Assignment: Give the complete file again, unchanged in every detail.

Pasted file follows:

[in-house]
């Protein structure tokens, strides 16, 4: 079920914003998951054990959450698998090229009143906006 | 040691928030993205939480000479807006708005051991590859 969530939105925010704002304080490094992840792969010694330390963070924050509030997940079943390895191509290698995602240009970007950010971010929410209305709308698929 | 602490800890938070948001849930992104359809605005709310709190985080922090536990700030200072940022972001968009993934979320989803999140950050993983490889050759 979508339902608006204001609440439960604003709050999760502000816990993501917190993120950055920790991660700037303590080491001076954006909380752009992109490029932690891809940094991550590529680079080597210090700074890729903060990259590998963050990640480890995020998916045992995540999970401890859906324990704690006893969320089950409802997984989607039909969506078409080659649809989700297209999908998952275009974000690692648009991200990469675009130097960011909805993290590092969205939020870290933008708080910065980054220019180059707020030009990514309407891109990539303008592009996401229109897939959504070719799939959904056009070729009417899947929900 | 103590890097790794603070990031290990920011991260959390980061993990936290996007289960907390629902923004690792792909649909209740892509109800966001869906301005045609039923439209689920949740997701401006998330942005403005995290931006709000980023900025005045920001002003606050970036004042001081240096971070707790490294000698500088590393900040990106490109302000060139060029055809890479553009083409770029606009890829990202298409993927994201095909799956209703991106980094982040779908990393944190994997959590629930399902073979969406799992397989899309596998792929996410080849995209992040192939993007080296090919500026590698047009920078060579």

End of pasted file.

[in-house]
């Protein structure tokens, strides 16, 4: 079920914003998951054990959450698998090229009143906006 | 040691928030993205939480000479807006708005051991590859 969530939105925010704002304080490094992840792969010694330390963070924050509030997940079943390895191509290698995602240009970007950010971010929410209305709308698929 | 602490800890938070948001849930992104359809605005709310709190985080922090536990700030200072940022972001968009993934979320989803999140950050993983490889050759 979508339902608006204001609440439960604003709050999760502000816990993501917190993120950055920790991660700037303590080491001076954006909380752009992109490029932690891809940094991550590529680079080597210090700074890729903060990259590998963050990640480890995020998916045992995540999970401890859906324990704690006893969320089950409802997984989607039909969506078409080659649809989700297209999908998952275009974000690692648009991200990469675009130097960011909805993290590092969205939020870290933008708080910065980054220019180059707020030009990514309407891109990539303008592009996401229109897939959504070719799939959904056009070729009417899947929900 | 103590890097790794603070990031290990920011991260959390980061993990936290996007289960907390629902923004690792792909649909209740892509109800966001869906301005045609039923439209689920949740997701401006998330942005403005995290931006709000980023900025005045920001002003606050970036004042001081240096971070707790490294000698500088590393900040990106490109302000060139060029055809890479553009083409770029606009890829990202298409993927994201095909799956209703991106980094982040779908990393944190994997959590629930399902073979969406799992397989899309596998792929996410080849995209992040192939993007080296090919500026590698047009920078060579």